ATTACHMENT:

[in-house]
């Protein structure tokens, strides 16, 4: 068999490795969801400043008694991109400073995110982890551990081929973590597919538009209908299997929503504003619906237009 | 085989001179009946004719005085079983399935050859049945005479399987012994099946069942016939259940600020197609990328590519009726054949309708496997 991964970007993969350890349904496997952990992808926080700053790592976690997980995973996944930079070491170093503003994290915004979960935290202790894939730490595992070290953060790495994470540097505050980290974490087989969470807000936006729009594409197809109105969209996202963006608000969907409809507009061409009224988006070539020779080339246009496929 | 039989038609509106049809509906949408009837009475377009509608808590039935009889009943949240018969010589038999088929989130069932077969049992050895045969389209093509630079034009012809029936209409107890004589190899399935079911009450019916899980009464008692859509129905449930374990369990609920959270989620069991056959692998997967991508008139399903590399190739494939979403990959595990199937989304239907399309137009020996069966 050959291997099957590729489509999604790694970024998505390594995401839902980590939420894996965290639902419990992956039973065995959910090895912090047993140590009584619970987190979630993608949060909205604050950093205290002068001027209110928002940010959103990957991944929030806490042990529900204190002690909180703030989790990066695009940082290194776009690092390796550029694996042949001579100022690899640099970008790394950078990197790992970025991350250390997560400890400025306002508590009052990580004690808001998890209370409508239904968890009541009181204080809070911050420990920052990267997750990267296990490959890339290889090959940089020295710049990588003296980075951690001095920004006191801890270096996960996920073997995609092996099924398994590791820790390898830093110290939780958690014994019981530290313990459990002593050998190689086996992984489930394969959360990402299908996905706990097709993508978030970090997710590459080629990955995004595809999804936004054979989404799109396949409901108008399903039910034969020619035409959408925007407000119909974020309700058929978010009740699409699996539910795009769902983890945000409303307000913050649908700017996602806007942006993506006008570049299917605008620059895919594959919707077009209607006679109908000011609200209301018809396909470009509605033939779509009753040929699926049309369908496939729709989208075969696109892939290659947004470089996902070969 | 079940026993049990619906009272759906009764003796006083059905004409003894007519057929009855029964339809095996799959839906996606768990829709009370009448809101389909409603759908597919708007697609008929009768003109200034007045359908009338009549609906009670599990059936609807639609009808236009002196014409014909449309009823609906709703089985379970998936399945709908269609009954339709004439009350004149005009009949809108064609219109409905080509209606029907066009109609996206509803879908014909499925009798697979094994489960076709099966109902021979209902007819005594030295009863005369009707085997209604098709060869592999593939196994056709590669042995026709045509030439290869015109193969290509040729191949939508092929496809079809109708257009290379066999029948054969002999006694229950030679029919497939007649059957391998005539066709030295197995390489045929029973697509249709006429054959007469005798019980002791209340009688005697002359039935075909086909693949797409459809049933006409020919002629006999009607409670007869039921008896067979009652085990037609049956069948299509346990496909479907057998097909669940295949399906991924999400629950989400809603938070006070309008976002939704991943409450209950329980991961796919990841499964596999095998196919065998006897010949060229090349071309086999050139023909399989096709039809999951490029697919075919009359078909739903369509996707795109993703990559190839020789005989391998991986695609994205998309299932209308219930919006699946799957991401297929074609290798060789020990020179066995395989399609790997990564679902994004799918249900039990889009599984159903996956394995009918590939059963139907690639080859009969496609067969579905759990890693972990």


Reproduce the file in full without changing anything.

[in-house]
């Protein structure tokens, strides 16, 4: 068999490795969801400043008694991109400073995110982890551990081929973590597919538009209908299997929503504003619906237009 | 085989001179009946004719005085079983399935050859049945005479399987012994099946069942016939259940600020197609990328590519009726054949309708496997 991964970007993969350890349904496997952990992808926080700053790592976690997980995973996944930079070491170093503003994290915004979960935290202790894939730490595992070290953060790495994470540097505050980290974490087989969470807000936006729009594409197809109105969209996202963006608000969907409809507009061409009224988006070539020779080339246009496929 | 039989038609509106049809509906949408009837009475377009509608808590039935009889009943949240018969010589038999088929989130069932077969049992050895045969389209093509630079034009012809029936209409107890004589190899399935079911009450019916899980009464008692859509129905449930374990369990609920959270989620069991056959692998997967991508008139399903590399190739494939979403990959595990199937989304239907399309137009020996069966 050959291997099957590729489509999604790694970024998505390594995401839902980590939420894996965290639902419990992956039973065995959910090895912090047993140590009584619970987190979630993608949060909205604050950093205290002068001027209110928002940010959103990957991944929030806490042990529900204190002690909180703030989790990066695009940082290194776009690092390796550029694996042949001579100022690899640099970008790394950078990197790992970025991350250390997560400890400025306002508590009052990580004690808001998890209370409508239904968890009541009181204080809070911050420990920052990267997750990267296990490959890339290889090959940089020295710049990588003296980075951690001095920004006191801890270096996960996920073997995609092996099924398994590791820790390898830093110290939780958690014994019981530290313990459990002593050998190689086996992984489930394969959360990402299908996905706990097709993508978030970090997710590459080629990955995004595809999804936004054979989404799109396949409901108008399903039910034969020619035409959408925007407000119909974020309700058929978010009740699409699996539910795009769902983890945000409303307000913050649908700017996602806007942006993506006008570049299917605008620059895919594959919707077009209607006679109908000011609200209301018809396909470009509605033939779509009753040929699926049309369908496939729709989208075969696109892939290659947004470089996902070969 | 079940026993049990619906009272759906009764003796006083059905004409003894007519057929009855029964339809095996799959839906996606768990829709009370009448809101389909409603759908597919708007697609008929009768003109200034007045359908009338009549609906009670599990059936609807639609009808236009002196014409014909449309009823609906709703089985379970998936399945709908269609009954339709004439009350004149005009009949809108064609219109409905080509209606029907066009109609996206509803879908014909499925009798697979094994489960076709099966109902021979209902007819005594030295009863005369009707085997209604098709060869592999593939196994056709590669042995026709045509030439290869015109193969290509040729191949939508092929496809079809109708257009290379066999029948054969002999006694229950030679029919497939007649059957391998005539066709030295197995390489045929029973697509249709006429054959007469005798019980002791209340009688005697002359039935075909086909693949797409459809049933006409020919002629006999009607409670007869039921008896067979009652085990037609049956069948299509346990496909479907057998097909669940295949399906991924999400629950989400809603938070006070309008976002939704991943409450209950329980991961796919990841499964596999095998196919065998006897010949060229090349071309086999050139023909399989096709039809999951490029697919075919009359078909739903369509996707795109993703990559190839020789005989391998991986695609994205998309299932209308219930919006699946799957991401297929074609290798060789020990020179066995395989399609790997990564679902994004799918249900039990889009599984159903996956394995009918590939059963139907690639080859009969496609067969579905759990890693972990």